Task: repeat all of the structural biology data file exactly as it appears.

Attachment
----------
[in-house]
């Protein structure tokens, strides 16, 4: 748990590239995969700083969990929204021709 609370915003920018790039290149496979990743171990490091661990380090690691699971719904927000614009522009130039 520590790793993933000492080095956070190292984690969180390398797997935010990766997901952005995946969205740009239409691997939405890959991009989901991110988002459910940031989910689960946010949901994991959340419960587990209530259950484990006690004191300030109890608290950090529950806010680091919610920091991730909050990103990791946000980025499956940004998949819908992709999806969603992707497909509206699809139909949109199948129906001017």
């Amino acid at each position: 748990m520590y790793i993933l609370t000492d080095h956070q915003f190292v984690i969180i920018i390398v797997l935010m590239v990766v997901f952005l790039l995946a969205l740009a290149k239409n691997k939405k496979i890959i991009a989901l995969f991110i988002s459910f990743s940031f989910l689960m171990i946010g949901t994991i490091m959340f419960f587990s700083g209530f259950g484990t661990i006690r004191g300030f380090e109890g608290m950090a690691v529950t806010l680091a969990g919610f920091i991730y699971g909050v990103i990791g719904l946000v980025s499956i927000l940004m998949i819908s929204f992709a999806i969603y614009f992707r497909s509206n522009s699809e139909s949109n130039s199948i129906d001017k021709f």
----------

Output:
[in-house]
């Protein structure tokens, strides 16, 4: 748990590239995969700083969990929204021709 609370915003920018790039290149496979990743171990490091661990380090690691699971719904927000614009522009130039 520590790793993933000492080095956070190292984690969180390398797997935010990766997901952005995946969205740009239409691997939405890959991009989901991110988002459910940031989910689960946010949901994991959340419960587990209530259950484990006690004191300030109890608290950090529950806010680091919610920091991730909050990103990791946000980025499956940004998949819908992709999806969603992707497909509206699809139909949109199948129906001017």
């Amino acid at each position: 748990m520590y790793i993933l609370t000492d080095h956070q915003f190292v984690i969180i920018i390398v797997l935010m590239v990766v997901f952005l790039l995946a969205l740009a290149k239409n691997k939405k496979i890959i991009a989901l995969f991110i988002s459910f990743s940031f989910l689960m171990i946010g949901t994991i490091m959340f419960f587990s700083g209530f259950g484990t661990i006690r004191g300030f380090e109890g608290m950090a690691v529950t806010l680091a969990g919610f920091i991730y699971g909050v990103i990791g719904l946000v980025s499956i927000l940004m998949i819908s929204f992709a999806i969603y614009f992707r497909s509206n522009s699809e139909s949109n130039s199948i129906d001017k021709f």